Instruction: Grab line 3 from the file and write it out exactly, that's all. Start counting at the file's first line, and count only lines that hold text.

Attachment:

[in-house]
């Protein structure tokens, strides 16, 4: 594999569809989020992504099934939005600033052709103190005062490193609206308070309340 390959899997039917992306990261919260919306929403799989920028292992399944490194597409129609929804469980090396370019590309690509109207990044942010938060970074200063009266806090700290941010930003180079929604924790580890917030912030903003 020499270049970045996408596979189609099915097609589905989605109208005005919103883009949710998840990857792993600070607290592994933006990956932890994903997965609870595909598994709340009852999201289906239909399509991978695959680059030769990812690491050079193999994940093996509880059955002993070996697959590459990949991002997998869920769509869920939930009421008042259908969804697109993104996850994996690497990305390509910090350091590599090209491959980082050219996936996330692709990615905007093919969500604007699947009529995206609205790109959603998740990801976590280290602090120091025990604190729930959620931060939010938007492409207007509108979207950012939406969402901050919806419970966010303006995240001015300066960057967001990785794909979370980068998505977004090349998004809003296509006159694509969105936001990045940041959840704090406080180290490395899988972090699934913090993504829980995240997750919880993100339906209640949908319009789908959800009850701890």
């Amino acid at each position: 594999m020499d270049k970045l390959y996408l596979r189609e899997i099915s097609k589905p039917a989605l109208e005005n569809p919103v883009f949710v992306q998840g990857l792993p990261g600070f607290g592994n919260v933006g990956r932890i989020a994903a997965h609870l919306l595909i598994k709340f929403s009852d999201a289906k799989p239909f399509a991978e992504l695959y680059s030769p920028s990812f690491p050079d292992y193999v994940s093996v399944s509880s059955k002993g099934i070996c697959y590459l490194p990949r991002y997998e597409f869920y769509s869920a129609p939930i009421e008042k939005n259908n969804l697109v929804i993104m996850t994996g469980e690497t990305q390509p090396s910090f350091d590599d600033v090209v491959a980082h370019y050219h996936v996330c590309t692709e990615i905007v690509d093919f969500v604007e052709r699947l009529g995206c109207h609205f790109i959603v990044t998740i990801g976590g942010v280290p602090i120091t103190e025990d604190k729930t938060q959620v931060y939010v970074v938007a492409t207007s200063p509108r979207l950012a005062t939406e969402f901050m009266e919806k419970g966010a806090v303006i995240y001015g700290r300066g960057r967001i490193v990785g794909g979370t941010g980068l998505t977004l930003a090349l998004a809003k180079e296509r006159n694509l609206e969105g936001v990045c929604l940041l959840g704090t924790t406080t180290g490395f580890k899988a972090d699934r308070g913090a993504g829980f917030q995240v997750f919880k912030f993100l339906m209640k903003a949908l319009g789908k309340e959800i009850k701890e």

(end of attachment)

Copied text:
């Amino acid at each position: 594999m020499d270049k970045l390959y996408l596979r189609e899997i099915s097609k589905p039917a989605l109208e005005n569809p919103v883009f949710v992306q998840g990857l792993p990261g600070f607290g592994n919260v933006g990956r932890i989020a994903a997965h609870l919306l595909i598994k709340f929403s009852d999201a289906k799989p239909f399509a991978e992504l695959y680059s030769p920028s990812f690491p050079d292992y193999v994940s093996v399944s509880s059955k002993g099934i070996c697959y590459l490194p990949r991002y997998e597409f869920y769509s869920a129609p939930i009421e008042k939005n259908n969804l697109v929804i993104m996850t994996g469980e690497t990305q390509p090396s910090f350091d590599d600033v090209v491959a980082h370019y050219h996936v996330c590309t692709e990615i905007v690509d093919f969500v604007e052709r699947l009529g995206c109207h609205f790109i959603v990044t998740i990801g976590g942010v280290p602090i120091t103190e025990d604190k729930t938060q959620v931060y939010v970074v938007a492409t207007s200063p509108r979207l950012a005062t939406e969402f901050m009266e919806k419970g966010a806090v303006i995240y001015g700290r300066g960057r967001i490193v990785g794909g979370t941010g980068l998505t977004l930003a090349l998004a809003k180079e296509r006159n694509l609206e969105g936001v990045c929604l940041l959840g704090t924790t406080t180290g490395f580890k899988a972090d699934r308070g913090a993504g829980f917030q995240v997750f919880k912030f993100l339906m209640k903003a949908l319009g789908k309340e959800i009850k701890e």